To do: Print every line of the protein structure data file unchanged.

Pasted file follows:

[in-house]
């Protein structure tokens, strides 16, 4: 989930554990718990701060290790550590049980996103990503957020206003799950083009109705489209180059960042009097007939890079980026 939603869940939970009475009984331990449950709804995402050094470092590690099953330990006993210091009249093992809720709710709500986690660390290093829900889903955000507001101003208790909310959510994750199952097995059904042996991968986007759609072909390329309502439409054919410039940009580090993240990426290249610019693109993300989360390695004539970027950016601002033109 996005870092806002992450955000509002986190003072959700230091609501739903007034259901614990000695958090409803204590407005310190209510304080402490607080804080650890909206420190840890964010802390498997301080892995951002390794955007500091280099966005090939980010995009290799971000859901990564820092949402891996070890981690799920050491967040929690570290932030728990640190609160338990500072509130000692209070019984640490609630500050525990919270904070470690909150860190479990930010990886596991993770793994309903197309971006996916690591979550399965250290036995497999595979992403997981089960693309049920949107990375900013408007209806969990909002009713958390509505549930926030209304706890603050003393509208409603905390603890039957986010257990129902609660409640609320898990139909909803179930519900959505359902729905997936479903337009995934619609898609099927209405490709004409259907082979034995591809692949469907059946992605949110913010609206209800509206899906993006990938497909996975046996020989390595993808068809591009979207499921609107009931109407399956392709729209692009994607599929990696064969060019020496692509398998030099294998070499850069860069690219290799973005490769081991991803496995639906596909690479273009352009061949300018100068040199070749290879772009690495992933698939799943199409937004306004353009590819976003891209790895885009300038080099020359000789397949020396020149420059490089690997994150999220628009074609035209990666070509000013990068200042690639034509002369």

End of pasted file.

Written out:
[in-house]
């Protein structure tokens, strides 16, 4: 989930554990718990701060290790550590049980996103990503957020206003799950083009109705489209180059960042009097007939890079980026 939603869940939970009475009984331990449950709804995402050094470092590690099953330990006993210091009249093992809720709710709500986690660390290093829900889903955000507001101003208790909310959510994750199952097995059904042996991968986007759609072909390329309502439409054919410039940009580090993240990426290249610019693109993300989360390695004539970027950016601002033109 996005870092806002992450955000509002986190003072959700230091609501739903007034259901614990000695958090409803204590407005310190209510304080402490607080804080650890909206420190840890964010802390498997301080892995951002390794955007500091280099966005090939980010995009290799971000859901990564820092949402891996070890981690799920050491967040929690570290932030728990640190609160338990500072509130000692209070019984640490609630500050525990919270904070470690909150860190479990930010990886596991993770793994309903197309971006996916690591979550399965250290036995497999595979992403997981089960693309049920949107990375900013408007209806969990909002009713958390509505549930926030209304706890603050003393509208409603905390603890039957986010257990129902609660409640609320898990139909909803179930519900959505359902729905997936479903337009995934619609898609099927209405490709004409259907082979034995591809692949469907059946992605949110913010609206209800509206899906993006990938497909996975046996020989390595993808068809591009979207499921609107009931109407399956392709729209692009994607599929990696064969060019020496692509398998030099294998070499850069860069690219290799973005490769081991991803496995639906596909690479273009352009061949300018100068040199070749290879772009690495992933698939799943199409937004306004353009590819976003891209790895885009300038080099020359000789397949020396020149420059490089690997994150999220628009074609035209990666070509000013990068200042690639034509002369």